THE government needs to sort an interim arrangement with the EU to stop the UK car industry plunging ‘off a cliff edge’ as Brexit nears, trade body the Society of Motor Manufacturers and Traders urged today.
It said such a stopgap agreement was needed to maintain membership of the single market and customs union until a final agreement on a new relationship with the EU was negotiated and put in place.
The SMMT said a final agreement would be ‘hugely complex’ and such a comprehensive agreement couldn’t be reached by March 2019. Without interim arrangements being agreed, businesses would be forced to trade under World Trade Organisation (WTO) rules, which it labelled ‘the worst foreseeable outcome for the sector, its employees and the British economy’.
Speaking today as the sector announced its annual performance figures, the SMMT said it was time to be pragmatic about what could be achieved in the time available and what the consequences would be if the UK left without a deal. It said the UK and EU automotive sectors were highly integrated and any new relationship would need to address tariff and non-tariff barriers plus regulatory and labour issues, all of which would take time to negotiate.
SMMT chief executive Mike Hawes said: ‘We accept that we are leaving the European Union and we share the desire for that departure to be a success. But our biggest fear is that in two years’ time we fall off a cliff edge – no deal, outside the single market and customs union, and trading on inferior WTO terms. This would undermine our competitiveness and our ability to attract the investment that is critical to future growth.
‘That’s why we have to be honest with ourselves. If the UK cannot secure – and implement – a bespoke and comprehensive new relationship with the EU in two years’ time, we need a back-up plan. Having looked at all the alternatives, we need government to seek an interim arrangement whereby we stay within the single market and customs union until that new relationship is implemented.’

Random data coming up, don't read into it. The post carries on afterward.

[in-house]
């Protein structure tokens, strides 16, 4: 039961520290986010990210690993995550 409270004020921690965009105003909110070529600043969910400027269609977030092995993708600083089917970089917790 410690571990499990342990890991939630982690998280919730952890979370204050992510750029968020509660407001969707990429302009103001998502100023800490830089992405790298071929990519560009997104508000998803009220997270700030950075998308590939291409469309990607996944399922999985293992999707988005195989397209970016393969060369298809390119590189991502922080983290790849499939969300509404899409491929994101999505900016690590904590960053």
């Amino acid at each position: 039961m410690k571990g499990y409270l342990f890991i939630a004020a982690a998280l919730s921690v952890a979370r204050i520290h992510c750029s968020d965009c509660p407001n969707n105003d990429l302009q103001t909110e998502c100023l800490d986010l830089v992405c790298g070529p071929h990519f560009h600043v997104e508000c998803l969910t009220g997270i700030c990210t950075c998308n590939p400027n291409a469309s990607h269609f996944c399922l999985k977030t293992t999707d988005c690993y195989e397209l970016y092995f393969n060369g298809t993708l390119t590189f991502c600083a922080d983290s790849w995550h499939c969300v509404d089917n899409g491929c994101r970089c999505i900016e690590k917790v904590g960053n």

The EU is by far the UK’s biggest automotive export market, taking more than half its finished vehicles, and the sector already exports to more than 160 global markets. The SMMT has said that trade needs to be tariff-free and as frictionless as possible.
Commenting on the SMMT’s call for action, Honda Motor Europe senior vice-president Ian Howells, said: ‘Honda remains committed over the long term to its sales and manufacturing activities in the UK and Europe. The recent £200m investment into Swindon’s Honda UK manufacturing plant has evolved the facility into the global production hub for the Civic hatchback, exporting to North America, Japan and the EU.’
Echoing the SMMT, he added: ‘My request would be for the UK government to do all it can to seek a deal that will promote free and frictionless trade between the UK and the EU, while ensuring the continued competitiveness of the small and medium-sized businesses that make up our supply chain.’
Picture: Anna Gowthorpe/PA Wire/PA Images
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